Urbanisations have a metabolism that converts inputs into outputs. Nowadays this metabolism is mainly linear, where resources are used mostly once and then discharged to the environment. Transitions towards more circular urban metabolism are thought to improve resource use efficiency and increase resilience of urban systems through functional substitution. In ecosystems diversity of metabolic functions is crucial for circulation of nutrients, for developing multiple pathways of resource flows and cascading of energy. As a result, functionally diverse eco-systems are more resilient to disturbance.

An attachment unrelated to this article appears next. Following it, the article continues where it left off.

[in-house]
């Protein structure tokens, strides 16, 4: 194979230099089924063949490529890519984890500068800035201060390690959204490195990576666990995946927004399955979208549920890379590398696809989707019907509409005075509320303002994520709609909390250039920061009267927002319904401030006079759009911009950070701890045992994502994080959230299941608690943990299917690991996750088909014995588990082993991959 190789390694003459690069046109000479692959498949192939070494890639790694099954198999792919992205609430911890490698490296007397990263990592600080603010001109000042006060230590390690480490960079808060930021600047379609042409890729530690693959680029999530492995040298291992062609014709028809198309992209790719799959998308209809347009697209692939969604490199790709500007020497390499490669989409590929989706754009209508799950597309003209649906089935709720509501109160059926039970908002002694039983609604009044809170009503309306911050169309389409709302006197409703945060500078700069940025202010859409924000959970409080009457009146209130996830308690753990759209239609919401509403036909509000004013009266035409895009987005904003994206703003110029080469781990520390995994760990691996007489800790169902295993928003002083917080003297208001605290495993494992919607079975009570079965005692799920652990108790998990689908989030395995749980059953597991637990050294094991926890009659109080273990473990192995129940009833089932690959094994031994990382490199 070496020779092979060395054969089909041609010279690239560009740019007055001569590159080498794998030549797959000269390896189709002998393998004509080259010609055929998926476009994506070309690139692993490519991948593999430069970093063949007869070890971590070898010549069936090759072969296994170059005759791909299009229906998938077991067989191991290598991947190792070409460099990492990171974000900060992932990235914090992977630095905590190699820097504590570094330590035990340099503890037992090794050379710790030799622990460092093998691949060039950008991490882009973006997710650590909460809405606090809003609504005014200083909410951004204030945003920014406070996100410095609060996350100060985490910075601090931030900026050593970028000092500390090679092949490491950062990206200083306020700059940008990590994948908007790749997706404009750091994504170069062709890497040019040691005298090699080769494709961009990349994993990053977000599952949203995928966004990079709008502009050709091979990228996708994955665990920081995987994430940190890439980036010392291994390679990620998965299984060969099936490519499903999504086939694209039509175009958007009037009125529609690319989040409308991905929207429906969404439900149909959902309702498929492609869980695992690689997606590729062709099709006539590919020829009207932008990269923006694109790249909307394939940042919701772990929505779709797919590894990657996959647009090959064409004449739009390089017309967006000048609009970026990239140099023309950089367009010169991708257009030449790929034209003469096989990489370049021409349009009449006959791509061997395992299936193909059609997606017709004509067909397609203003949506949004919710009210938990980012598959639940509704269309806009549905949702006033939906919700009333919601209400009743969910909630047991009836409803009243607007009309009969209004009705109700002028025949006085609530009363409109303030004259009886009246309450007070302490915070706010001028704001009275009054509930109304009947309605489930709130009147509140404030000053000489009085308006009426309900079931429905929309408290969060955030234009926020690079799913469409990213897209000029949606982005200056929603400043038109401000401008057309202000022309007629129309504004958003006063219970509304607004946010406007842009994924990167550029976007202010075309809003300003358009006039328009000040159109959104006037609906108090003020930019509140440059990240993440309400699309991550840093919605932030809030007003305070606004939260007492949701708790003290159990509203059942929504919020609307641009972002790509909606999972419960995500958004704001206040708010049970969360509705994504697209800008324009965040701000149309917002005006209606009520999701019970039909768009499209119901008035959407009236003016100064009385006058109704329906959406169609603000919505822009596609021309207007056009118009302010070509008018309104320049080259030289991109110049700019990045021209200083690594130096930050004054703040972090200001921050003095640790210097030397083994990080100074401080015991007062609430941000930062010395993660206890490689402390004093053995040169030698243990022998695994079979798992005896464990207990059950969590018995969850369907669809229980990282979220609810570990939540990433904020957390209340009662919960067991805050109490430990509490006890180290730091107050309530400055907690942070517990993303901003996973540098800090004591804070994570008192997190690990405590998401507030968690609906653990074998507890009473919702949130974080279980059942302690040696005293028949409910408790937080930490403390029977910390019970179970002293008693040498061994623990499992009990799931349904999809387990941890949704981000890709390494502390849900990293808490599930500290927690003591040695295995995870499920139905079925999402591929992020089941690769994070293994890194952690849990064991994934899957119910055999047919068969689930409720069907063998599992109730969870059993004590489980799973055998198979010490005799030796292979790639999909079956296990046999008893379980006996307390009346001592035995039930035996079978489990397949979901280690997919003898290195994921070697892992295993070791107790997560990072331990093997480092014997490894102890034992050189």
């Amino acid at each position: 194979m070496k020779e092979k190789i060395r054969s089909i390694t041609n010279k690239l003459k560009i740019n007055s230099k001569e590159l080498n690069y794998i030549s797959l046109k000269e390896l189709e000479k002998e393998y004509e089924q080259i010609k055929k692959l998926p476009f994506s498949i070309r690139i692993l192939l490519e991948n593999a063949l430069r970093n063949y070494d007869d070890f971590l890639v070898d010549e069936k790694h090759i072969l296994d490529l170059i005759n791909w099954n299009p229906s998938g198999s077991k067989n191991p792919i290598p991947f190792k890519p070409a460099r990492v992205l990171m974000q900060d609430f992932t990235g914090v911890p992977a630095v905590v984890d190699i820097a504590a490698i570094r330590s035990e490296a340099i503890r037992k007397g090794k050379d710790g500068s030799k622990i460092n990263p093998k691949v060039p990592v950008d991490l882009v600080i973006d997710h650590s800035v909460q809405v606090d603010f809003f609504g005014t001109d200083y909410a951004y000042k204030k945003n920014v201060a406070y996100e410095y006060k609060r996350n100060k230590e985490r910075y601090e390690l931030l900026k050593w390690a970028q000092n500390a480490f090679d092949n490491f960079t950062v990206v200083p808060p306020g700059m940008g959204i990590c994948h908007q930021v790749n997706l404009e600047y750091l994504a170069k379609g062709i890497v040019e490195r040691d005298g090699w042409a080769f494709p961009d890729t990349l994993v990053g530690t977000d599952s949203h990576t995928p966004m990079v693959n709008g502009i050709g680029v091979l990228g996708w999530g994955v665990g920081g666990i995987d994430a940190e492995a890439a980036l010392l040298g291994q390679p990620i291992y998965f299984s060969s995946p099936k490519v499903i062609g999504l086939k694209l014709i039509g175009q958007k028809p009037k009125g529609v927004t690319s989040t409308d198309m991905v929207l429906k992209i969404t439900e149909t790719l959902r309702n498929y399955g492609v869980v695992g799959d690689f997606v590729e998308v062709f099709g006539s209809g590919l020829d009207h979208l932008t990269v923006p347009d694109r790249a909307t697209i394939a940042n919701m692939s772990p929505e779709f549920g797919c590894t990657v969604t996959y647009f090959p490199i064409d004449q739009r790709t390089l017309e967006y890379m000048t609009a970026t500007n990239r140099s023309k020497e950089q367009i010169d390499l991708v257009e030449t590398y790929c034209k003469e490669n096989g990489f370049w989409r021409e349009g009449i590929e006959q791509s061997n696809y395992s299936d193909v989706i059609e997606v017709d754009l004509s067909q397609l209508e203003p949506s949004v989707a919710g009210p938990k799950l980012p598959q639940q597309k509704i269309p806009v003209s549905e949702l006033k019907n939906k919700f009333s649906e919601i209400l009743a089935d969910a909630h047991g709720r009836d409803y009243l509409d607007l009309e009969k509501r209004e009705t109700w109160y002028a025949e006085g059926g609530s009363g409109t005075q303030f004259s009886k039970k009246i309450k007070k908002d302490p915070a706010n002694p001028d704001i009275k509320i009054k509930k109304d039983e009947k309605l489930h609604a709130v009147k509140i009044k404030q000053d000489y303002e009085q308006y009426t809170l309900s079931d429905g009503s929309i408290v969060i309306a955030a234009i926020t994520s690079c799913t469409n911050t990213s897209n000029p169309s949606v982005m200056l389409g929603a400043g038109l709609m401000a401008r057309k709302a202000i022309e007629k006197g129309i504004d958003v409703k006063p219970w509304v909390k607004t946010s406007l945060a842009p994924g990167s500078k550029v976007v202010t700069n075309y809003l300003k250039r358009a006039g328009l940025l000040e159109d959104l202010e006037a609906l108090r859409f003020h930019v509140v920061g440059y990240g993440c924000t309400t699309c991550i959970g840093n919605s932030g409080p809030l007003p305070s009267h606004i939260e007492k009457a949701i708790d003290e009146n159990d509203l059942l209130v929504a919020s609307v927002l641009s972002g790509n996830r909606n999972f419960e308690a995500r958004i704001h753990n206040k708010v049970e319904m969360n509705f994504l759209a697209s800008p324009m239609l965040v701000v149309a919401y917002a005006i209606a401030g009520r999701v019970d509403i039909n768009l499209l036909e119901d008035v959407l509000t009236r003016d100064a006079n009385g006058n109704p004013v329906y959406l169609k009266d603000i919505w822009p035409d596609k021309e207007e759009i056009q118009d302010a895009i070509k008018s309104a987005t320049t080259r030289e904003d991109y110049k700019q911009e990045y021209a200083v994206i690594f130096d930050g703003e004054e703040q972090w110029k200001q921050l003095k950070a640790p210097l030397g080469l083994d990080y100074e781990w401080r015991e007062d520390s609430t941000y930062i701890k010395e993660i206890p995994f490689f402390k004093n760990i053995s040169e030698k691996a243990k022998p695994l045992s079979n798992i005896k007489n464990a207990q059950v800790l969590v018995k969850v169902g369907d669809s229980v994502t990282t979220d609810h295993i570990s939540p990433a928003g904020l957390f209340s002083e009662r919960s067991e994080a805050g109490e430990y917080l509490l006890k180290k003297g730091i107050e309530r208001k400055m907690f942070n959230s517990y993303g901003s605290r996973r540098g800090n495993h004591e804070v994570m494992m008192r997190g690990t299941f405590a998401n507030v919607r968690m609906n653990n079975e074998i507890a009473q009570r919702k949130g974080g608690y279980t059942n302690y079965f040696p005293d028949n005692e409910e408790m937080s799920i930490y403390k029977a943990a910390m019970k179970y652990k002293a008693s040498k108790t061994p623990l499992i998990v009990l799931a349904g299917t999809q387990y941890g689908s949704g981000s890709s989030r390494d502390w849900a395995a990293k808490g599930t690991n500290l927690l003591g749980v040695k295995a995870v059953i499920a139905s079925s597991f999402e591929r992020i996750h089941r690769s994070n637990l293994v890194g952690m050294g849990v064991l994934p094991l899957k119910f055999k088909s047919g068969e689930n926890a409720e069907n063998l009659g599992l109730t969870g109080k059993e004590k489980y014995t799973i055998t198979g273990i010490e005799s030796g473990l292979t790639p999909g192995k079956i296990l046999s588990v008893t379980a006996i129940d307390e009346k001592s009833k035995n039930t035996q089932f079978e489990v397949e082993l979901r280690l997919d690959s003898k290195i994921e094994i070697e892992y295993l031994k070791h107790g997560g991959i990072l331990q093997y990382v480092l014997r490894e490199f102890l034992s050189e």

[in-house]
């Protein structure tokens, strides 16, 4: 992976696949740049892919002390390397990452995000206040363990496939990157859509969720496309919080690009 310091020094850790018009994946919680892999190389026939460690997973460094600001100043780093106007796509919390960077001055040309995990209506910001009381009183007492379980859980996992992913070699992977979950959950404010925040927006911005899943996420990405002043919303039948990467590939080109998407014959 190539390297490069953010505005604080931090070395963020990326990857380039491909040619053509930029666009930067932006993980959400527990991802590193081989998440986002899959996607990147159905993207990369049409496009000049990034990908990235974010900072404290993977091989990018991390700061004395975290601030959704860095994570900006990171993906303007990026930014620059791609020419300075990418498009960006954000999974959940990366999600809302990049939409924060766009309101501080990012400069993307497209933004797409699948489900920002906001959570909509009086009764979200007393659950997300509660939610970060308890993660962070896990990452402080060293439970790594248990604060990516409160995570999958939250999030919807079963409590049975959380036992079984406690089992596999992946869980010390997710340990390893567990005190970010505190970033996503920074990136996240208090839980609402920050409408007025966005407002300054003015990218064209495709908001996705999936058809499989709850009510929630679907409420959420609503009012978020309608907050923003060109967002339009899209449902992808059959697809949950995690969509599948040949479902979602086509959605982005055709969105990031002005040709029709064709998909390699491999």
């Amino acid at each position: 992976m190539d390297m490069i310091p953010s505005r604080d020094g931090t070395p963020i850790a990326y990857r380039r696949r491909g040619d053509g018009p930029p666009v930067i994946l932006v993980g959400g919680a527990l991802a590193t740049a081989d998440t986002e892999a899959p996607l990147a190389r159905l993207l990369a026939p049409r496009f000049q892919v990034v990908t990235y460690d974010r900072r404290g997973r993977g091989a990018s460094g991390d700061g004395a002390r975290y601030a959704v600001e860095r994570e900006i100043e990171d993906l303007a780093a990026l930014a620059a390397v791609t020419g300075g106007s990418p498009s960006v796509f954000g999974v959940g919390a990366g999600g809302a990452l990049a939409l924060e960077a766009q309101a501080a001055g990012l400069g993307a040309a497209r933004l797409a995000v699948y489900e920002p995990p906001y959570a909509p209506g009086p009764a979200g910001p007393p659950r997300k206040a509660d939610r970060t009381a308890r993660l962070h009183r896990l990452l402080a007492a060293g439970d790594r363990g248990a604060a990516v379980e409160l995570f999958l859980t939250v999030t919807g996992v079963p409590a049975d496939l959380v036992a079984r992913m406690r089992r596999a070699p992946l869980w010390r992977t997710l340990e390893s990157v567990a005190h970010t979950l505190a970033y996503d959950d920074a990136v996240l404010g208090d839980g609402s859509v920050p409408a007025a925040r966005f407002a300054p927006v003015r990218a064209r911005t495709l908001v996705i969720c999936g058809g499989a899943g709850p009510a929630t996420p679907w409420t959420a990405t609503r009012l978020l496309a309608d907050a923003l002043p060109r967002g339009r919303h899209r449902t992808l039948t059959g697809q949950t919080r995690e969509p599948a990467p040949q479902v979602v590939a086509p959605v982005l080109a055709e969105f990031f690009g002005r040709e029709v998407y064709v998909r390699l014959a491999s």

The concept of urban metabolism has not widely been applied in planning and design. One reason for this lack of applicability could be that metabolic studies aggregated data to the city or even region scale. As a result they do not show the wide diversity of functions that exist within urbanisations, which are essential to work towards more circular metabolism. Furthermore, there is a lack of fundamental understanding of the interactions of different urban functions in space and time.
Additionally, there we often approach the boundaries of data availability. For example, water and energy use data for industrial or commercial land uses are often poorly understood or mapped.